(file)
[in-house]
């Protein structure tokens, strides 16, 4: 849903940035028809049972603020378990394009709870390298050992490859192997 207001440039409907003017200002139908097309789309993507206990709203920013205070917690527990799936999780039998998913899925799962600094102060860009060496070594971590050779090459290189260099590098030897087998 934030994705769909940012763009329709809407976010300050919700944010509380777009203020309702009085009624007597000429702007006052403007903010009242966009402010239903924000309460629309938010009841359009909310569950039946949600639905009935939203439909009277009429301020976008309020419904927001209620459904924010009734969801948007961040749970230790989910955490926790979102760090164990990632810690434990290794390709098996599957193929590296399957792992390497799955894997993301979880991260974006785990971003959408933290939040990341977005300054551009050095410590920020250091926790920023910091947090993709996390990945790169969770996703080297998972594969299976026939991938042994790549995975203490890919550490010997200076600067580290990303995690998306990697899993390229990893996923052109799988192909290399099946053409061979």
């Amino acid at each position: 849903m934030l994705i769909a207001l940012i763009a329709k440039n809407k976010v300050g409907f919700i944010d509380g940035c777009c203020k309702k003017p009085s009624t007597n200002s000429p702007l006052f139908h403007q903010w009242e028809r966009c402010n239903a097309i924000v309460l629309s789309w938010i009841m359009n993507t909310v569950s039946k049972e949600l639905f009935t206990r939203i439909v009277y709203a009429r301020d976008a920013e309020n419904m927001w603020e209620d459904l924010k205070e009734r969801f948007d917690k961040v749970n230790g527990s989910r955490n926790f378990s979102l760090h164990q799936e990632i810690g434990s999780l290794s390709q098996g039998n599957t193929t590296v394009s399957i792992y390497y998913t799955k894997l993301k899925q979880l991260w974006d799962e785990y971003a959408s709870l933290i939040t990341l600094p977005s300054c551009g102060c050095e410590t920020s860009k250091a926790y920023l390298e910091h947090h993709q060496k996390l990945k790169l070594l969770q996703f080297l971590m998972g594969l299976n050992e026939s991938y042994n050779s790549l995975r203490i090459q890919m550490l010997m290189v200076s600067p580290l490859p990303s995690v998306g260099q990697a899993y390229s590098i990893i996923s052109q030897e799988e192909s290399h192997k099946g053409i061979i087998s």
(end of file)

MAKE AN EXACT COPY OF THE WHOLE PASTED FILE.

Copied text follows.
[in-house]
């Protein structure tokens, strides 16, 4: 849903940035028809049972603020378990394009709870390298050992490859192997 207001440039409907003017200002139908097309789309993507206990709203920013205070917690527990799936999780039998998913899925799962600094102060860009060496070594971590050779090459290189260099590098030897087998 934030994705769909940012763009329709809407976010300050919700944010509380777009203020309702009085009624007597000429702007006052403007903010009242966009402010239903924000309460629309938010009841359009909310569950039946949600639905009935939203439909009277009429301020976008309020419904927001209620459904924010009734969801948007961040749970230790989910955490926790979102760090164990990632810690434990290794390709098996599957193929590296399957792992390497799955894997993301979880991260974006785990971003959408933290939040990341977005300054551009050095410590920020250091926790920023910091947090993709996390990945790169969770996703080297998972594969299976026939991938042994790549995975203490890919550490010997200076600067580290990303995690998306990697899993390229990893996923052109799988192909290399099946053409061979």
């Amino acid at each position: 849903m934030l994705i769909a207001l940012i763009a329709k440039n809407k976010v300050g409907f919700i944010d509380g940035c777009c203020k309702k003017p009085s009624t007597n200002s000429p702007l006052f139908h403007q903010w009242e028809r966009c402010n239903a097309i924000v309460l629309s789309w938010i009841m359009n993507t909310v569950s039946k049972e949600l639905f009935t206990r939203i439909v009277y709203a009429r301020d976008a920013e309020n419904m927001w603020e209620d459904l924010k205070e009734r969801f948007d917690k961040v749970n230790g527990s989910r955490n926790f378990s979102l760090h164990q799936e990632i810690g434990s999780l290794s390709q098996g039998n599957t193929t590296v394009s399957i792992y390497y998913t799955k894997l993301k899925q979880l991260w974006d799962e785990y971003a959408s709870l933290i939040t990341l600094p977005s300054c551009g102060c050095e410590t920020s860009k250091a926790y920023l390298e910091h947090h993709q060496k996390l990945k790169l070594l969770q996703f080297l971590m998972g594969l299976n050992e026939s991938y042994n050779s790549l995975r203490i090459q890919m550490l010997m290189v200076s600067p580290l490859p990303s995690v998306g260099q990697a899993y390229s590098i990893i996923s052109q030897e799988e192909s290399h192997k099946g053409i061979i087998s």